12 Aug 2020 Local and international investors and authorities are pressuring Bolsonaro to fight deforestation
Bolsonaro has imposed a ban on forest fires during the dry season and arranged military operations against deforestation practices. This decree comes after pressure from financial investors, international companies and foreign governments on the need to improve Brazil’s environmental commitment and to stop deforestation, a practice that is severely endangering the ecosystem.
Last July, Jair Bolsonaro, the current President of Brazil, has imposed a ban on forest fires during the dry season and arranged military operations against deforestation practices. This decree comes after pressure from local and international investors and European governments on the need to improve Brazil’s environmental commitment and to stop deforestation, a practice that is severely endangering the ecosystem. Only a year ago Bolsonaro declared that only his country was entitled to decide on the fate of the Amazon rainforest.
Environmental experts fear that these actions will at best act as damage control systems, as they are not enough to reverse the negative trends in deforestation and recover the environment.
The deforestation rate has spiked since the beginning of Bolsonaro’s administration in 2019. In the first semester of 2020 only, around 1,184 square miles of the Amazon rainforest have been razed down. An area that is 25% bigger than the forest area lost in the same months of the previous year.
Brazil’s highly negative position on environmental protection has put in jeopardy two important foreign goals, the trade deal with the EU and the admission of Brazil to the OECD, both of which require the South American country to meet defined standards on social and environmental policies.
In the last months, many international investors have asked the Brazilian government to raise environmental commitment. Over forty European firms, among which the British companies Tesco and Marks and Spencer, threatened to boycott Brazilian products if the government did not stop deforestation.
Thirty financial institutions, including Legal & General Investment Management and Sumitomo Mitsui Trust Asset Management, cumulatively controlling over $3.7 trillion in assets, signed a letter in which they expressed the intention to divest from Brazil if the government did not act to preserve the environment. They wrote in the letter: “As financial institutions, who have a fiduciary duty to act in the best long-term interests of our beneficiaries, we recognize the crucial role that tropical forests play in tackling climate change, protecting biodiversity and ensuring ecosystem services. […] the escalating deforestation in recent years, combined with reports of a dismantling of environmental and human rights policies and enforcement agencies, are creating widespread uncertainty about the conditions for investing in or providing financial services to Brazil“. Adding that: “Considering increasing deforestation rates in Brazil, we are concerned that companies exposed to potential deforestation in their Brazilian operations and supply chains will face increasing difficulty accessing international markets. Brazilian sovereign bonds are also likely to be deemed high risk if deforestation continues”.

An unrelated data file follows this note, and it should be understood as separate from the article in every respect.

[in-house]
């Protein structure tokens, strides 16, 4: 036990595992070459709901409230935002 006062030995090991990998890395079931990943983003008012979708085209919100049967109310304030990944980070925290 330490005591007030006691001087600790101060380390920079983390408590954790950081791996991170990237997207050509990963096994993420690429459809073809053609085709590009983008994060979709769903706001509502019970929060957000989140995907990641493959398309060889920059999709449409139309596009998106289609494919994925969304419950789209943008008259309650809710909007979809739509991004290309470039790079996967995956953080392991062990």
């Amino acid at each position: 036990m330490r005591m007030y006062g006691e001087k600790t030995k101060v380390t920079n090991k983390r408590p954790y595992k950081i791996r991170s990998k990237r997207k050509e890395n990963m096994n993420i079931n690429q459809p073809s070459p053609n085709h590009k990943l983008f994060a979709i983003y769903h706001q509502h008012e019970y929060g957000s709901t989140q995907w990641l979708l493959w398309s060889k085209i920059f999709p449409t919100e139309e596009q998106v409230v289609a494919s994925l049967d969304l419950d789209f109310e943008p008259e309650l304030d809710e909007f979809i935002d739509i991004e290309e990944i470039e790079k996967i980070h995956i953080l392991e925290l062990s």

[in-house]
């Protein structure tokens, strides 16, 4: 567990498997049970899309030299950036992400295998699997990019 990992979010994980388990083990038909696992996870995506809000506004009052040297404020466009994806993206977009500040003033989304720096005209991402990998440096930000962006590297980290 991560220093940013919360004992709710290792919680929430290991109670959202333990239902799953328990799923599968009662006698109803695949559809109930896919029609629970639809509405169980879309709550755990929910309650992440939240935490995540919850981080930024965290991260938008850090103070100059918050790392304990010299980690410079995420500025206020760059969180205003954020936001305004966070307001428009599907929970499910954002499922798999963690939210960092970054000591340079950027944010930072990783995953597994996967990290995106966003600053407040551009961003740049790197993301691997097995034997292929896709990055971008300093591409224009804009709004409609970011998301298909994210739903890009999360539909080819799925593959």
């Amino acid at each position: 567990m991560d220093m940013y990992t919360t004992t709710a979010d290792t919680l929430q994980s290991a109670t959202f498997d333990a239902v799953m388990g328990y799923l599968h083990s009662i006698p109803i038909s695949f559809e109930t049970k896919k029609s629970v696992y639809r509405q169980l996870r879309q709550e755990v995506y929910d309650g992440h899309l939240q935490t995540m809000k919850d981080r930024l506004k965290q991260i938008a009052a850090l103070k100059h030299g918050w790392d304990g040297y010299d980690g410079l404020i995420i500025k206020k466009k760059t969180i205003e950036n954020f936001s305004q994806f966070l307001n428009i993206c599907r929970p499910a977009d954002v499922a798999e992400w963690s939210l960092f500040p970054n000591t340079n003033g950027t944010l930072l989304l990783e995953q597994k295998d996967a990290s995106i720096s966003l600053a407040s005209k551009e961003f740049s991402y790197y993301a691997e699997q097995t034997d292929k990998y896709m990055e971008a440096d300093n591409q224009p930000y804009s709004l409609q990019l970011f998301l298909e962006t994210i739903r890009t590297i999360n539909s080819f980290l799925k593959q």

This action follows Nordea’s decision to stop purchasing Brazilian state bonds in 2019 after the spreading of wildfires in the Amazon forest.
Last month, a group of seventeen former Brazilian Finance Ministers and Central Bank Presidents, expressed publicly their dissent from the environmental policies of the current President. In a letter they argued for an urgent need to shift the country toward a greener economy, putting forward four proposals regarding: public and private investments in a low carbon economy, zero deforestation in the Amazon and the Cerrado, an increase in climate resilience, and a boost in new technology research and development.
Earlier in July, the Brazilian government proposed to create a programme called “Adopt a Park” in which private companies are invited to pay for preserving areas in the Amazon rainforest in order to stop the illegal deforestation. The programme will be open to national and international investors and it aims to preserve 15% of Brazil’s area of endangered ecosystem.
An European portfolio management has raised concerns on the effectiveness of the programme to attract investors as “funds have a fiduciary responsibility, and such a program would be akin to philanthropy“. Other investors are unsure of the scalability of the programme and share the idea that the Brazilian government first has to demonstrate that it is able to stop illegal deforestation before they would grant more funds.
For further information see the following links: